B. Wilson      27    9   0   0   0   0   0  15  14   9   8    2    8   10 4.80   84

      Others                   0   0   2   4   2  22  26  11  10    3   10   12 4.09   98

      Total                  162  47  84  78 32 1457 1248 619 549 127  569 1088 3.39  119

      * Throws left

And the stand-pat roster delivers just about zero surprises. Seaver continues to sparkle at the head of an extraordinarily deep and capable staff.

Cleon Jones has a bit of an off-year, and the offense, without a particular central bat to rally around, has its struggles. The good news is the blossoming of 23-year-old sophomore third baseman Amos Otis.

But as blessed as the ’69 Mets were by Pythagorean fortune, this time around the breaks go the other way. We come in at five wins under our projection, and fail to repeat as champions despite a very winnable division. It’s a frustrating year.

Next time

It’s possible that several key talents, including one by the name of Allen, may be rumored to be on the trading block.

          Phillies:  Actual         Cardinals:  Actual        Mets:  Actual
 Year     W    L  Pos   RS   RA     W    L  Pos   RS   RA     W    L  Pos   RS   RA
 1969    63   99  5    645  745    87   75  4    595  540   100   62  1    632  541
 1970    73   88  5    594  730    76   86  4    744  747    83   79  3    695  630

          Phillies:  Virtual        Cardinals:  Virtual       Mets:  Virtual
 Year     W    L  Pos   RS   RA     W    L  Pos   RS   RA     W    L  Pos   RS   RA
 1969    64   98  5    611  691    98   64  2    659  528   101   61  1    638  550
 1970    77   84  5    596  691    80   82  4    742  703    84   78  3    687  619
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Comments

  1. JohnA said...

    The virtual Mets are in trouble.  The actual Shamsky and Callison hit the skids after 1970.  The ‘71 Ed Kranepool was pretty good.  They might regret that move.

  2. JohnA said...

    It helps that they kept Amos Otis.  Your blurb on that trade fascinates me.  Did they really trade him because he had a bad attitude, only to get somebody else with a bad attitude?  Amos Otis went on to get 1,993 hits after the Mets traded him, and they let Joe Foy go in the rule 5 draft after one year.

  3. Steve Treder said...

    “Did they really trade him because he had a bad attitude, only to get somebody else with a bad attitude?”

    I don’t know that they traded Otis only because Hodges wasn’t high on him.  But it’s certainly the case that the Mets should have thought carefully about why it had been that the Red Sox had left Foy unprotected in the expansion draft even though he was a 25-year-old established regular third baseman and they had no obvious replacement, and why it had been that the Royals were shopping Foy around a year later even though he’d been their best all-around offensive player.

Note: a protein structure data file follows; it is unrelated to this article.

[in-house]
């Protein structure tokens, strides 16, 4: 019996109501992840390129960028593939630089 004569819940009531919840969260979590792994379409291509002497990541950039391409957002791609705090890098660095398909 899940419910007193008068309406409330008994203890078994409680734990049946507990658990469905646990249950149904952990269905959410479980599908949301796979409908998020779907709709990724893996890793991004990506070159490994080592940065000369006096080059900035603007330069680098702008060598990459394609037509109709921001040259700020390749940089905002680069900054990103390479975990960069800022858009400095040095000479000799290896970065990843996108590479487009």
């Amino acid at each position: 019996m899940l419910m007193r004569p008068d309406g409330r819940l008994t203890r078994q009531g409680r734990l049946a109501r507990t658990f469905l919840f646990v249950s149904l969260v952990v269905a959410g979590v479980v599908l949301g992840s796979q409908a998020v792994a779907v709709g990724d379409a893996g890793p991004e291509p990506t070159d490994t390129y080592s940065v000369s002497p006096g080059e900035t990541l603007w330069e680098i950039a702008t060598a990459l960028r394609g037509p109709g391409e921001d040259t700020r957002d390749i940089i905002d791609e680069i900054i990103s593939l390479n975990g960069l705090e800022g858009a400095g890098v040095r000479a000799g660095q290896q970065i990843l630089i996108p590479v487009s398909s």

4. John C said...

    Shamsky and Callison are about to get old, but Amos Otis is going to get even better, and they should get a breakout season from one of their young pitchers in ‘72…assuming they know better than to trade him.

  5. Joseph Hudgions said...

    As always Steve a good read. I don’t know much about Foy’s attitude per se, but it has been well documented that he had a serious drug abuse problem. This was only exacerbated by playing in his home town (Foy was from the Bronx). I remember reading that Foy showed up for a game in Shea Stadium obviously messed up, after apparently partying all night with his “friends”. Hodges put Foy in the starting lineup, but had to remove him quickly after the first screaming liner went past Foy and he didn’t even react.

  6. JohnA said...

    The Mets allways had trouble at third.  Their two worst trades of this era (and all time) were to fill the spot.  Both times they ended up going back to Wayne Garrett, who apparantly got no respect.  I assume he was a decent fielder and occasionally his bat wasn’t horrible.

  7. Steve Treder said...

    “Hodges put Foy in the starting lineup, but had to remove him quickly after the first screaming liner went past Foy and he didn’t even react.”

    The version of it I heard was that it wasn’t a screaming liner, it was more like a routine grounder.

  8. Steve Treder said...

    “I read the SABR bio on Joe Foy, and he was the opposite of an attitude problem.  His Red Sox teammates remembered him glowingly.  His downfall, as a previous poster suggested, drugs and alcohol.”

    Well, “attitude problem” is a vague term.  But I would say that a player who shows up to play while high is presenting a distinct problem to management, in any case.